A point is what Great Britain needed and three points is what they got. This was job done for the defending women’s Olympic champions, who only needed a draw to guarantee progress from Pool A but left the Oi Hockey Stadium with a comfortable 2-0 win against Ireland to set up a quarter-final on Monday against Spain, the runners-up in Pool B.
Ireland needed a win to make it into the knockout stages in their first appearance at the Olympics but that never seemed likely and straight from pushback Team GB were on the offensive.
Still, the first quarter at least was a familiar story for Britain at these Games: camped out inside their opponents’ 23-metre line, prodding, probing and creating plenty of pressure without anything tangible to show for it. Nought from three on penalty corners told its own story.
This frustration has been a hallmark of Team GB’s tournament in a mixed bag of results. Victories against South Africa and India, both 4-1, set against narrow losses to Germany and the Netherlands, the tournament favourites, and those defeats featured a frustrating narrative of pressure and penalty corners not converted into tangible gains.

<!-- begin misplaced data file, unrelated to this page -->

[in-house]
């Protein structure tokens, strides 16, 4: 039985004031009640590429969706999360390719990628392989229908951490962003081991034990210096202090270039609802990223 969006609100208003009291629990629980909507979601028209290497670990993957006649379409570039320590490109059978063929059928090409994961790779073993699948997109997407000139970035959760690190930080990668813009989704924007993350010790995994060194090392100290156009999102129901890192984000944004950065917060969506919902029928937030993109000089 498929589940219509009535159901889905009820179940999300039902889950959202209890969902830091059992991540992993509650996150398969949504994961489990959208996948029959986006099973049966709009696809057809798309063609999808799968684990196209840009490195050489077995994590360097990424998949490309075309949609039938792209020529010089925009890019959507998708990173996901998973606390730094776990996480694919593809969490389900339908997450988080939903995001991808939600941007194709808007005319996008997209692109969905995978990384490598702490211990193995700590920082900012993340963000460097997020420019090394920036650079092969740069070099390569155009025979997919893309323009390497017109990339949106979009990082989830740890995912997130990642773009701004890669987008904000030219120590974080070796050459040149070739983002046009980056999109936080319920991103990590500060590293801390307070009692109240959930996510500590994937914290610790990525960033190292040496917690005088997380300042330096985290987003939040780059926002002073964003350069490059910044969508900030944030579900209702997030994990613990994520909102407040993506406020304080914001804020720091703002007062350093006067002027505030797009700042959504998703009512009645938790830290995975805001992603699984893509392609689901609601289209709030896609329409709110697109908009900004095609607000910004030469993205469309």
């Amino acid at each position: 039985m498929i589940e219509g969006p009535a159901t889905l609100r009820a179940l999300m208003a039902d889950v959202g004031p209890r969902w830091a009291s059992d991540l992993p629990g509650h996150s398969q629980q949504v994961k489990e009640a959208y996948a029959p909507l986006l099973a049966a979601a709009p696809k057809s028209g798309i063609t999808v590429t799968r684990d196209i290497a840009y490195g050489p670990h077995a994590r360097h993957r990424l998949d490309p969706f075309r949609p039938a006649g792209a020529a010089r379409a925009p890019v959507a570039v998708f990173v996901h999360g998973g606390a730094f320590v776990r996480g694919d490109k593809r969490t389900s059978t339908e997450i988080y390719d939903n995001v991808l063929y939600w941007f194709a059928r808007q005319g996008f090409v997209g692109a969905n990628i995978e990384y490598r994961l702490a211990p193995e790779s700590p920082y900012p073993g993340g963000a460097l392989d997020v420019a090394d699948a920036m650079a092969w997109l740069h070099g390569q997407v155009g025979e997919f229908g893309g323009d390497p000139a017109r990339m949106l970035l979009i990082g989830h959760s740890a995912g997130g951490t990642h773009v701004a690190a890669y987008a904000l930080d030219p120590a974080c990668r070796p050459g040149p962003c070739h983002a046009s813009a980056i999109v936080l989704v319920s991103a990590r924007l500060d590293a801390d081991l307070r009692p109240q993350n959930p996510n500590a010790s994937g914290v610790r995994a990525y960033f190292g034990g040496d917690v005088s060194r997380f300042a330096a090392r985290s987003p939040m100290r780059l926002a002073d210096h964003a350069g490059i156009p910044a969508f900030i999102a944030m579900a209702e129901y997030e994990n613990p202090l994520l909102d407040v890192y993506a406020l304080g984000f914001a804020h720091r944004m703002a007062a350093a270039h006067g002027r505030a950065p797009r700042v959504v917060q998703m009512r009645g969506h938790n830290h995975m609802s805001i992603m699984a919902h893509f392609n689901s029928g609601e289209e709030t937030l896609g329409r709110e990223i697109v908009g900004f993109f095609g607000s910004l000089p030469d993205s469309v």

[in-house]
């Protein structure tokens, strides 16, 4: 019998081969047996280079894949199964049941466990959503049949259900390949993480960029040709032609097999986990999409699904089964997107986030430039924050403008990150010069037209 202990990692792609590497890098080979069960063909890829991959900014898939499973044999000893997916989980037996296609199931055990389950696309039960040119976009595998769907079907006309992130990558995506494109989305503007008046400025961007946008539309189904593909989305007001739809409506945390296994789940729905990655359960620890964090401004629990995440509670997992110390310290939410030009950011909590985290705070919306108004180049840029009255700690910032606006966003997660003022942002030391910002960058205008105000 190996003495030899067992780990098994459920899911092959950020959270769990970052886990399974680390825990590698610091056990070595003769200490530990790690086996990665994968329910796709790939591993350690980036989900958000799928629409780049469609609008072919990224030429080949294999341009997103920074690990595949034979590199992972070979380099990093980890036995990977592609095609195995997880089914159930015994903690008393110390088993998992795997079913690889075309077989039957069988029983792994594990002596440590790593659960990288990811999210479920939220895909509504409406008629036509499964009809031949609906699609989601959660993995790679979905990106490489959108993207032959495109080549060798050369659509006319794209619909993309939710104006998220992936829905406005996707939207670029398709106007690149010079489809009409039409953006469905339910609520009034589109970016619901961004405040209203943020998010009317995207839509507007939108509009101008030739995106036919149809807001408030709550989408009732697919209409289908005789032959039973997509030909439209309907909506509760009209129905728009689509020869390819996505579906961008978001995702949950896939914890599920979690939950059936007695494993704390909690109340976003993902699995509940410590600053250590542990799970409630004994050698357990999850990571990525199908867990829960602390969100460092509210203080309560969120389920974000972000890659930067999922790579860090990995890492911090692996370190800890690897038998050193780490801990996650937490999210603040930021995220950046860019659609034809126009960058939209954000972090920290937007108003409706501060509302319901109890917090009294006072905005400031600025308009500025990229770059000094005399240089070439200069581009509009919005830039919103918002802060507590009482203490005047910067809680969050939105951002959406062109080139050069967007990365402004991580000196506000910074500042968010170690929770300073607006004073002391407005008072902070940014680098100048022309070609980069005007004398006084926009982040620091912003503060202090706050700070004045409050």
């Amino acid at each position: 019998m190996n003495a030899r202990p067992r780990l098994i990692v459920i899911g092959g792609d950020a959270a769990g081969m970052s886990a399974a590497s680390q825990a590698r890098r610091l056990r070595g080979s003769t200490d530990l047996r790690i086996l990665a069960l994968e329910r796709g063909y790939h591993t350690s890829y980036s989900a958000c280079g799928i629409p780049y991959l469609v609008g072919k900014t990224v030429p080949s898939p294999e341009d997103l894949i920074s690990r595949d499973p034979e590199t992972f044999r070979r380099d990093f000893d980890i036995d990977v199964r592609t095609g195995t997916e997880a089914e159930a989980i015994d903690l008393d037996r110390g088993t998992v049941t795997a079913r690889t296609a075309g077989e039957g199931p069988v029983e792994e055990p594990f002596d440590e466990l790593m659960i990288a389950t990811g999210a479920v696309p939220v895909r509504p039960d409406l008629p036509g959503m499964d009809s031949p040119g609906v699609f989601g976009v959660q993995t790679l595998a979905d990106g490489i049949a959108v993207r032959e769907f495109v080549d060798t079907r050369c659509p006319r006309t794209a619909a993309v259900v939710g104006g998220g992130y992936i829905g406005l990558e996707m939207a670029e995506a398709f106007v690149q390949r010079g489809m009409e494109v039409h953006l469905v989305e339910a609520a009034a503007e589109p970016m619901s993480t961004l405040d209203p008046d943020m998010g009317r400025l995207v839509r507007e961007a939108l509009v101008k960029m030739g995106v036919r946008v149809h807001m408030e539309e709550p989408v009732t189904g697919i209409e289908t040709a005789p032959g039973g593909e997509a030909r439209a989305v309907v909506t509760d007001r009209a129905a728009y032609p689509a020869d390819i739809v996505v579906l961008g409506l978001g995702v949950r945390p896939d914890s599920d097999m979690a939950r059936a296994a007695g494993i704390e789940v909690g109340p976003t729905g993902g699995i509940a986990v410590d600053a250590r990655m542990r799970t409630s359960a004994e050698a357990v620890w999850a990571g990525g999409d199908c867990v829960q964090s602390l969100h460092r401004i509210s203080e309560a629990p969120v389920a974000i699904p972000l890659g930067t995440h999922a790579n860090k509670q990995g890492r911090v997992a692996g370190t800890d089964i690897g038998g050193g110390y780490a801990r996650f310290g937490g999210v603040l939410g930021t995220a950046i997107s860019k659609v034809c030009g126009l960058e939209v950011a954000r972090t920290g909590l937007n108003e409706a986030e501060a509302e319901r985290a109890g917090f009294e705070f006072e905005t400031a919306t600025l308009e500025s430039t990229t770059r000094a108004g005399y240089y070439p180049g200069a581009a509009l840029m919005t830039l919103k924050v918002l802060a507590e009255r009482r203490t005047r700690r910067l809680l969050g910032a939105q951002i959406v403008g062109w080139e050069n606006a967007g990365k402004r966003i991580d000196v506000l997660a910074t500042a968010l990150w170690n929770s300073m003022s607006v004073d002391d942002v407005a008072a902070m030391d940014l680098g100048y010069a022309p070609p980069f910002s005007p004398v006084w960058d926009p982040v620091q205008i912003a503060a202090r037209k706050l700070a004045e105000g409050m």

Any fears this match could go the same way were calmed early in the second quarter. At the sixth time of asking, a penalty corner bore fruit. Susannah Townsend knocked home the rebound from close in after Ireland’s goalkeeper, Ayeisha McFerran, saved Hannah Martin’s sweep from the edge of the circle.
Britain made the game safe early in the second half. Martin swept home her second goal of the Games after good work down the right side by Ellie Rayer. Ireland appealed, to no avail, and from there it was just a case of game management for Team GB.
Britain tightened their grip, hogging possession, masterful in defence and denying Ireland a single penalty corner. The Olympic debutants even ditched McFerran in favour of an extra outfield player in a final attempt to force their way back into the match, but to no avail.
Both Britain’s teams can now prepare themselves for the knockout stages. The men face India on Sunday while the women play Spain on Monday as the faintest glimmer of gold hoves into view.
It is hard not to think the imperious Dutch will stand in the way of any ultimate dreams of glory, but for now Britain’s title defence lives on. They can’t really repeat that remarkable Rio gold medal, can they?